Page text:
Hunters are conservationists but did you know they are activists for the hungry? Years ago when conducting seminars at the Great American Outdoor show in Harrisburg PA I had the pleasure of meeting Mr. John Plowman, the director of Pennsylvania’s Hunters Sharing the Harvest program. He introduced me to Pennsylvania’s outstanding program where hunters are donating wild game meat to a designated butcher who then in turn processes the meat and forwards the meat to food banks, churches, and other organizations that provide protein to people that are in need. Since then I’ve become an advocate for all state programs that provide game meat for those in need.
Times have changed since then and more and more people are in need of help. What better way to assist or aid our neighbors than to help provide protein to them and their families? We get to spend more time in the field, lower deer populations where needed and assist local families. It’s a win-win situation all the way around.
The NRA website Hunters for the Hungry has a description of the national and all state programs. The statistics are amazing, over 8 million meals served annually, over 2 million pounds of meat are harvested each year. The top five states include Virginia, Missouri, Iowa, Pennsylvania, and Ohio. Hunters in Virginia have donated over 7 million pounds of meat since inception 1991 which equates to over 29 million quarter-pound servings. The NRA site has a link to each state’s program which contains endless information regarding donating wild game meat, money, events, etc. with many more links to assisting our neighbors in need.
State Programs: Donating Wild Game Meat
Each state has specific regulations when donating wild game meat, most all require the deer to be field dressed, some take quarters of meat, some take all members of the deer family and a few states also accept fish. All meat must be legally tagged and must be harvested within the state of being donated. Many states only accept meat from certified designated participating butchers while a few will accept road kill or meat from your freezer.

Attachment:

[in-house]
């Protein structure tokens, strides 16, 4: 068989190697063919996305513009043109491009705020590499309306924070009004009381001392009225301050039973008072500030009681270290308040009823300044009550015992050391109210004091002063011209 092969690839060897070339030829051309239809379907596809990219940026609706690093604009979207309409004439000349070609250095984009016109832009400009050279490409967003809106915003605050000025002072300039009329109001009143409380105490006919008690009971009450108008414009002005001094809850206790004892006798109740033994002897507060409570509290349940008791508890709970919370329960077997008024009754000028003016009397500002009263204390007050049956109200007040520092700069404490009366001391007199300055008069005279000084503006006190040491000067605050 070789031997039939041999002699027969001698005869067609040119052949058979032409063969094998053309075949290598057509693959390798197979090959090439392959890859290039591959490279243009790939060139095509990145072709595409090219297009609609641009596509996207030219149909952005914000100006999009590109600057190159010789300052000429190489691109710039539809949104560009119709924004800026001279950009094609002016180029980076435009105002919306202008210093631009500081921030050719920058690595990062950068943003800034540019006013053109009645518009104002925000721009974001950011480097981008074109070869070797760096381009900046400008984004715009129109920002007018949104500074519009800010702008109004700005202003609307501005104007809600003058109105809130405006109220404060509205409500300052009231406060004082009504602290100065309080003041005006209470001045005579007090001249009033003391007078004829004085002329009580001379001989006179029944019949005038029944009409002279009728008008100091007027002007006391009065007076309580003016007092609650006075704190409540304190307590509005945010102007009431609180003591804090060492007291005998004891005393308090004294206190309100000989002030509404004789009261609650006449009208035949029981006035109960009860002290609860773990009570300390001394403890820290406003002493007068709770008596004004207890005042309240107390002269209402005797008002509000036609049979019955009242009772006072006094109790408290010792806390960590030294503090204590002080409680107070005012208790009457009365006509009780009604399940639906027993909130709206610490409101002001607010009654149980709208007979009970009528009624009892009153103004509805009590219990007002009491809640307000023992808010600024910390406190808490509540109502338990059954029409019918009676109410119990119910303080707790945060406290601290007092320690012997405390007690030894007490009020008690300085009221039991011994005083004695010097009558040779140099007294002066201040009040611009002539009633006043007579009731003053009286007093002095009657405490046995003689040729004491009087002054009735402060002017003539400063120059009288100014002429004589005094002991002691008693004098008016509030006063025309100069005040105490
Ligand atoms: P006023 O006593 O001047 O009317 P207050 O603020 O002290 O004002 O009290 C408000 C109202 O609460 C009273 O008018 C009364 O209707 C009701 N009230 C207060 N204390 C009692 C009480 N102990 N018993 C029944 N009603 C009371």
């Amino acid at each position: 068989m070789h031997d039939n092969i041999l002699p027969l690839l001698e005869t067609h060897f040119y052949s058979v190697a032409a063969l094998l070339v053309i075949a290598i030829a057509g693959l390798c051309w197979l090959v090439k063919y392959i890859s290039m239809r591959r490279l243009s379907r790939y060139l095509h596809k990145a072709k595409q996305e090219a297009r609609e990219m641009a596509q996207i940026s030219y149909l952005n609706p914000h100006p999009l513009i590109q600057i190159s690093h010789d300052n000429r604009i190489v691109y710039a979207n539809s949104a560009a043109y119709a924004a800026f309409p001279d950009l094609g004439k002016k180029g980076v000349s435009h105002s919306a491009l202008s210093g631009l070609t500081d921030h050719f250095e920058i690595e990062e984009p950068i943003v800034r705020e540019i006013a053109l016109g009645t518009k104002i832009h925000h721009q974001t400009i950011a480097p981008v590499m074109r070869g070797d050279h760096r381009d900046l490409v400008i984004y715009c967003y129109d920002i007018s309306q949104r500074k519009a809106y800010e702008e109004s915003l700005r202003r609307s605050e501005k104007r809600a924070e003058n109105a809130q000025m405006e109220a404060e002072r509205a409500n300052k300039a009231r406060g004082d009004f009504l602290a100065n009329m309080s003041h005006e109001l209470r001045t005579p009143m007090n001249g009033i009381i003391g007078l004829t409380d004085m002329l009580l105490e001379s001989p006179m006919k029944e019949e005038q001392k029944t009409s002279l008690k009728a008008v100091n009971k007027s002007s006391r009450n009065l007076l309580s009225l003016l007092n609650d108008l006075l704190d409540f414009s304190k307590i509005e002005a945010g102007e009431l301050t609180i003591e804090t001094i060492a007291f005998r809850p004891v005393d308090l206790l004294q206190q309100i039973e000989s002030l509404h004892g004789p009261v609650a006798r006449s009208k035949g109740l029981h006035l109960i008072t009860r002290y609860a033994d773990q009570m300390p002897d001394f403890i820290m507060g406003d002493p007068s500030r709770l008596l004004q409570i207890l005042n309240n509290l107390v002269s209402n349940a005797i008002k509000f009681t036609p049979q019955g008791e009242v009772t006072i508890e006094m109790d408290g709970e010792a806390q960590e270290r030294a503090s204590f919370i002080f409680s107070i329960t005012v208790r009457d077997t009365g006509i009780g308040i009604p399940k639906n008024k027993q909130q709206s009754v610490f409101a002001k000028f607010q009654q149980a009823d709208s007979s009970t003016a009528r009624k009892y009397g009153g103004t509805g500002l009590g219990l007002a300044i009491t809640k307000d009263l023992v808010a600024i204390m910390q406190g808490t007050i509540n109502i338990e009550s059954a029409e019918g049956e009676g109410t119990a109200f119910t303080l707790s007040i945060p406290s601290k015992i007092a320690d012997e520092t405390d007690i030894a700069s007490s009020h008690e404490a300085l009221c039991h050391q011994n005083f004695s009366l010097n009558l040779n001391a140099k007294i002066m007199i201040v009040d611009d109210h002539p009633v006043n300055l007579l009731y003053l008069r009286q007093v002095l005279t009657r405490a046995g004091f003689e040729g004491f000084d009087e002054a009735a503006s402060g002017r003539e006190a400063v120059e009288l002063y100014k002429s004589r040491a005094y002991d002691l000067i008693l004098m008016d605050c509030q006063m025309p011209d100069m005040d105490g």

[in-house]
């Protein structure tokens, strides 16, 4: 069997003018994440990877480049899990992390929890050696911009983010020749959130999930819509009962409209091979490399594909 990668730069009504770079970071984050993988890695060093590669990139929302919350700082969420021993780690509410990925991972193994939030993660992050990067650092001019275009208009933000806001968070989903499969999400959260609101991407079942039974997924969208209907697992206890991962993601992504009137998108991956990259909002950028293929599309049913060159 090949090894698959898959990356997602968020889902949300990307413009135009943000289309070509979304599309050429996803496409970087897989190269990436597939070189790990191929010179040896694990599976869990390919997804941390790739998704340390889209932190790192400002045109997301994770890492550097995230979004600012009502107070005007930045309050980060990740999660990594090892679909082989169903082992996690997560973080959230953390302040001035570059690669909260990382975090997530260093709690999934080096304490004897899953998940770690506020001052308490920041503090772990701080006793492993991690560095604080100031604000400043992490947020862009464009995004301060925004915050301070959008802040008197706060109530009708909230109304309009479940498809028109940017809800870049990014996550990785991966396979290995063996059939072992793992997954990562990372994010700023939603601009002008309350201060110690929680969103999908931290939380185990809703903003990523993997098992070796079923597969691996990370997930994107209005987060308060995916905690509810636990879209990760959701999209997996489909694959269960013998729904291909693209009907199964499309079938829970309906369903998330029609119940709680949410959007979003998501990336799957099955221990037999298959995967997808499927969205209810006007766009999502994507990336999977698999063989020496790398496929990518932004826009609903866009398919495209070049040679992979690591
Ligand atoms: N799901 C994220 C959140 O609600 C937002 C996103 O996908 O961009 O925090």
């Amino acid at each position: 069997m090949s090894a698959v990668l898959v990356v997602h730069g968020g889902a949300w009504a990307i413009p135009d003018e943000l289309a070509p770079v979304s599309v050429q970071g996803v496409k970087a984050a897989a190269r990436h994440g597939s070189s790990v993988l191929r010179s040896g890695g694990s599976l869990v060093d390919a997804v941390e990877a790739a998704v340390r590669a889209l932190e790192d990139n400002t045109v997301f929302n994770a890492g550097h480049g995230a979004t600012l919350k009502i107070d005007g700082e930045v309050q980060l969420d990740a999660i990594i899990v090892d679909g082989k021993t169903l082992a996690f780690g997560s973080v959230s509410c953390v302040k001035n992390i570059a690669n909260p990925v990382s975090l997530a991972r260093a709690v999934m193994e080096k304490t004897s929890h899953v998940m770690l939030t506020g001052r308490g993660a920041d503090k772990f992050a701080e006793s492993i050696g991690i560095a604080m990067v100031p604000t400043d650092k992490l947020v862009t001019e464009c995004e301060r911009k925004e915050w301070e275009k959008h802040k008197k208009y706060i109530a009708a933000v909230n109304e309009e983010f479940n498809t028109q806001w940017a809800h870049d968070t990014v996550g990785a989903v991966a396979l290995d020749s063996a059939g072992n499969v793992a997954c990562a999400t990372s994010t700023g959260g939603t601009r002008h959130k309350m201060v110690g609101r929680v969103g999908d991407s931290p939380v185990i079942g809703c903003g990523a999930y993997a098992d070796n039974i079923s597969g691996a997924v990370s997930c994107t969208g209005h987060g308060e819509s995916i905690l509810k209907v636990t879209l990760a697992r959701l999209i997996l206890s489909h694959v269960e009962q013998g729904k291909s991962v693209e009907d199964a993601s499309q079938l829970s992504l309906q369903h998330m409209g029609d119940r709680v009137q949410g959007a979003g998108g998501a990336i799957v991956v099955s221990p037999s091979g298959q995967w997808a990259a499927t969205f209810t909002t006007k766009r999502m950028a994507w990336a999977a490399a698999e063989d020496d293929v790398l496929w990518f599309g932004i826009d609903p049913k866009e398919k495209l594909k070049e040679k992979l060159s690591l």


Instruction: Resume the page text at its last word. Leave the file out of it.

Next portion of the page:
After researching many states web sites I’ve become even more impressed with the organization and operation of these Hunters for the Hungry programs. These state programs are organized, effective, and efficient when it comes to getting donated wild game meat and fish to people of need.
I am equally impressed with the number of people that participate by donating as well as receiving.
States that have CWD zones usually require testing the meat from those zones before the meat is processed which ensures wholesome quality meat to its recipients. There are many ways to donate and/or participate other than just donating wild game meat and/or money. Donate your time at food banks, purchase raffles or merchandise, participate in events such as banquets, competitions, sponsorship, donations, even “in memory of”. States like Louisiana conduct “Freezer Day” donating the meat from previous season to food banks, or participate at fishing rodeos, each state has very creative ways of developing partnerships and sponsorships. I always donate a buck for the pot at sports shows or even when purchasing my hunting license. States such as Pennsylvania have programs that harvest deer from state parks, battlefields, and communities that have overpopulated deer herds, they bring in sharpshooters, refer trucks, and harvest and process all the meat which goes directly to the hunters sharing the harvest program.
This is an overview of how the programs work. You donate your deer to a designated reputable butcher. Most states process for free, although there are states that ask for a nominal fee for skinning etc. The Butcher processes your deer into ground meat. (easiest and most convenient for processor and recipient) The processor distributes to specific food banks, churches, etc. These sites distribute to our neighbors in need.
The reason states require hunters to bring the meat to a designated butcher is to guarantee that the meat is going to be wholesome and palatable and processed in a sanitary manner and facility.
Butchers face many problems processing game meat delivered by hunters. Many times hunters mishandle the meat in the field, at camp, or at home, before they deliver the meat to the butcher. This may include soured meat from heat, bloodshot ruined meat, gut-shot contamination by poor shot placement or poor field dressing and many other issues. We must handle the meat donated as we would if we were preparing it for our freezer and dinner table.
Please consider taking a young hunter to the field, reducing the overpopulated herds, and donating the meat to your local butcher that participates in the hunters feeding the hungry program. The meat stays in your neighborhood and feeds your neighbors. What better way to teach a young hunter conservation from field to table?
You can learn more about the program details here: http://hfth.nra.org